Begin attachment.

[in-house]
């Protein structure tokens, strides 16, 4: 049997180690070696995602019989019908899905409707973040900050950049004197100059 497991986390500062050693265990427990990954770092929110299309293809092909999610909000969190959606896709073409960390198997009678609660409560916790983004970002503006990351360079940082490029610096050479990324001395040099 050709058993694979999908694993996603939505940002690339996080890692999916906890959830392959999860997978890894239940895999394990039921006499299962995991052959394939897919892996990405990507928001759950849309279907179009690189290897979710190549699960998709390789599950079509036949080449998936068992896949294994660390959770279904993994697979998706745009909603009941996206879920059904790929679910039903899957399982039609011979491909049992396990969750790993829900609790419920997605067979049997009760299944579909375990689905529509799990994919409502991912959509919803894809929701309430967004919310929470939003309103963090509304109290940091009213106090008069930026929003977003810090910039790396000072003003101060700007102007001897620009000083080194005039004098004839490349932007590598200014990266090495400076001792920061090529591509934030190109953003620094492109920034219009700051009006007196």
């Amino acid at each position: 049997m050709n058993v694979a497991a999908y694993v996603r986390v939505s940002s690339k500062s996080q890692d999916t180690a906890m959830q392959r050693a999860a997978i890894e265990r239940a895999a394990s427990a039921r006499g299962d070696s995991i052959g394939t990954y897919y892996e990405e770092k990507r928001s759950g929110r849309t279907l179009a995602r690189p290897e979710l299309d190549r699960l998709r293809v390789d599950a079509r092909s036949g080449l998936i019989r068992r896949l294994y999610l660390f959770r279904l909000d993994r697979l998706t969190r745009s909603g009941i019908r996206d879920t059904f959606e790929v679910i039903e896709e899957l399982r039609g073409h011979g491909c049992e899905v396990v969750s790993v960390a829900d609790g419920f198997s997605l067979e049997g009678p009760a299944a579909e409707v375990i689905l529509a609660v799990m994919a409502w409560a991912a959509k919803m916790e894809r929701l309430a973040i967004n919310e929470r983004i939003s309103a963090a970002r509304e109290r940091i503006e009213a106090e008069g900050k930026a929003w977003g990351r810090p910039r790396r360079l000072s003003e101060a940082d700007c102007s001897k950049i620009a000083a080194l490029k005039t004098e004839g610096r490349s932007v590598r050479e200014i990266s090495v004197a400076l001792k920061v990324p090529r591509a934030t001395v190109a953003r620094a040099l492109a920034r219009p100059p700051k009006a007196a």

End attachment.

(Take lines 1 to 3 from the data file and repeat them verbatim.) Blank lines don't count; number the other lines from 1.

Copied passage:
[in-house]
């Protein structure tokens, strides 16, 4: 049997180690070696995602019989019908899905409707973040900050950049004197100059 497991986390500062050693265990427990990954770092929110299309293809092909999610909000969190959606896709073409960390198997009678609660409560916790983004970002503006990351360079940082490029610096050479990324001395040099 050709058993694979999908694993996603939505940002690339996080890692999916906890959830392959999860997978890894239940895999394990039921006499299962995991052959394939897919892996990405990507928001759950849309279907179009690189290897979710190549699960998709390789599950079509036949080449998936068992896949294994660390959770279904993994697979998706745009909603009941996206879920059904790929679910039903899957399982039609011979491909049992396990969750790993829900609790419920997605067979049997009760299944579909375990689905529509799990994919409502991912959509919803894809929701309430967004919310929470939003309103963090509304109290940091009213106090008069930026929003977003810090910039790396000072003003101060700007102007001897620009000083080194005039004098004839490349932007590598200014990266090495400076001792920061090529591509934030190109953003620094492109920034219009700051009006007196």
């Amino acid at each position: 049997m050709n058993v694979a497991a999908y694993v996603r986390v939505s940002s690339k500062s996080q890692d999916t180690a906890m959830q392959r050693a999860a997978i890894e265990r239940a895999a394990s427990a039921r006499g299962d070696s995991i052959g394939t990954y897919y892996e990405e770092k990507r928001s759950g929110r849309t279907l179009a995602r690189p290897e979710l299309d190549r699960l998709r293809v390789d599950a079509r092909s036949g080449l998936i019989r068992r896949l294994y999610l660390f959770r279904l909000d993994r697979l998706t969190r745009s909603g009941i019908r996206d879920t059904f959606e790929v679910i039903e896709e899957l399982r039609g073409h011979g491909c049992e899905v396990v969750s790993v960390a829900d609790g419920f198997s997605l067979e049997g009678p009760a299944a579909e409707v375990i689905l529509a609660v799990m994919a409502w409560a991912a959509k919803m916790e894809r929701l309430a973040i967004n919310e929470r983004i939003s309103a963090a970002r509304e109290r940091i503006e009213a106090e008069g900050k930026a929003w977003g990351r810090p910039r790396r360079l000072s003003e101060a940082d700007c102007s001897k950049i620009a000083a080194l490029k005039t004098e004839g610096r490349s932007v590598r050479e200014i990266s090495v004197a400076l001792k920061v990324p090529r591509a934030t001395v190109a953003r620094a040099l492109a920034r219009p100059p700051k009006a007196a």